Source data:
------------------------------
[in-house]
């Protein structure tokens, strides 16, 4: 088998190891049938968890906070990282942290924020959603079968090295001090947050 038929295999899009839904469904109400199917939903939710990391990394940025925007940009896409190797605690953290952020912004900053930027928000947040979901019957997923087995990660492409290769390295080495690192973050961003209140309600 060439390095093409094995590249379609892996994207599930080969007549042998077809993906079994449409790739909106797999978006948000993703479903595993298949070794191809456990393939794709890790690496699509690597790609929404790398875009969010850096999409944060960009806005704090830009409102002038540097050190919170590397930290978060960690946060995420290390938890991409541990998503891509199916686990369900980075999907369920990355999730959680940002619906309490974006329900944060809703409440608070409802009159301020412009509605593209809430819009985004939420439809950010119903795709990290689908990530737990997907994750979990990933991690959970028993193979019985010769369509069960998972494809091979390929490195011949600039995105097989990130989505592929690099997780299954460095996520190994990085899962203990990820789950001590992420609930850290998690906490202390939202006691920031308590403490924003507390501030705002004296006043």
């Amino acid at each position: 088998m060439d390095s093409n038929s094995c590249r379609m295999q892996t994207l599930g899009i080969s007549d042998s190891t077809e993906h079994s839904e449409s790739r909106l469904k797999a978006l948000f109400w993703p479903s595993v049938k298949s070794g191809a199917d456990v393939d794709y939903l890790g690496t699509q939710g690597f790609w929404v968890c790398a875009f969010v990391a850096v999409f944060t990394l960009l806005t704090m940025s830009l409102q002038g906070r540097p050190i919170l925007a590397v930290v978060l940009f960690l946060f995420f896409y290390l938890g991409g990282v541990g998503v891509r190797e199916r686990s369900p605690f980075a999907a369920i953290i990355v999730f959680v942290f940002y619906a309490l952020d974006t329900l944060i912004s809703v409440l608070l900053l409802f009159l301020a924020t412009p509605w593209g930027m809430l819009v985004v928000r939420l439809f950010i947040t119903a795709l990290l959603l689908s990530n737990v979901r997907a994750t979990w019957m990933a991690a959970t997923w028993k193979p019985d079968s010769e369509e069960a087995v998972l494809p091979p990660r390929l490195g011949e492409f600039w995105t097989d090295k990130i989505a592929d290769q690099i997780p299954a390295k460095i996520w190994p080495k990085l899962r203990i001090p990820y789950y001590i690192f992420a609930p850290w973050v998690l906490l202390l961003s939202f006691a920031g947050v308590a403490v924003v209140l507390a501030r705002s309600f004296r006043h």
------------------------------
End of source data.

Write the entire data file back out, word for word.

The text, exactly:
[in-house]
């Protein structure tokens, strides 16, 4: 088998190891049938968890906070990282942290924020959603079968090295001090947050 038929295999899009839904469904109400199917939903939710990391990394940025925007940009896409190797605690953290952020912004900053930027928000947040979901019957997923087995990660492409290769390295080495690192973050961003209140309600 060439390095093409094995590249379609892996994207599930080969007549042998077809993906079994449409790739909106797999978006948000993703479903595993298949070794191809456990393939794709890790690496699509690597790609929404790398875009969010850096999409944060960009806005704090830009409102002038540097050190919170590397930290978060960690946060995420290390938890991409541990998503891509199916686990369900980075999907369920990355999730959680940002619906309490974006329900944060809703409440608070409802009159301020412009509605593209809430819009985004939420439809950010119903795709990290689908990530737990997907994750979990990933991690959970028993193979019985010769369509069960998972494809091979390929490195011949600039995105097989990130989505592929690099997780299954460095996520190994990085899962203990990820789950001590992420609930850290998690906490202390939202006691920031308590403490924003507390501030705002004296006043």
């Amino acid at each position: 088998m060439d390095s093409n038929s094995c590249r379609m295999q892996t994207l599930g899009i080969s007549d042998s190891t077809e993906h079994s839904e449409s790739r909106l469904k797999a978006l948000f109400w993703p479903s595993v049938k298949s070794g191809a199917d456990v393939d794709y939903l890790g690496t699509q939710g690597f790609w929404v968890c790398a875009f969010v990391a850096v999409f944060t990394l960009l806005t704090m940025s830009l409102q002038g906070r540097p050190i919170l925007a590397v930290v978060l940009f960690l946060f995420f896409y290390l938890g991409g990282v541990g998503v891509r190797e199916r686990s369900p605690f980075a999907a369920i953290i990355v999730f959680v942290f940002y619906a309490l952020d974006t329900l944060i912004s809703v409440l608070l900053l409802f009159l301020a924020t412009p509605w593209g930027m809430l819009v985004v928000r939420l439809f950010i947040t119903a795709l990290l959603l689908s990530n737990v979901r997907a994750t979990w019957m990933a991690a959970t997923w028993k193979p019985d079968s010769e369509e069960a087995v998972l494809p091979p990660r390929l490195g011949e492409f600039w995105t097989d090295k990130i989505a592929d290769q690099i997780p299954a390295k460095i996520w190994p080495k990085l899962r203990i001090p990820y789950y001590i690192f992420a609930p850290w973050v998690l906490l202390l961003s939202f006691a920031g947050v308590a403490v924003v209140l507390a501030r705002s309600f004296r006043h």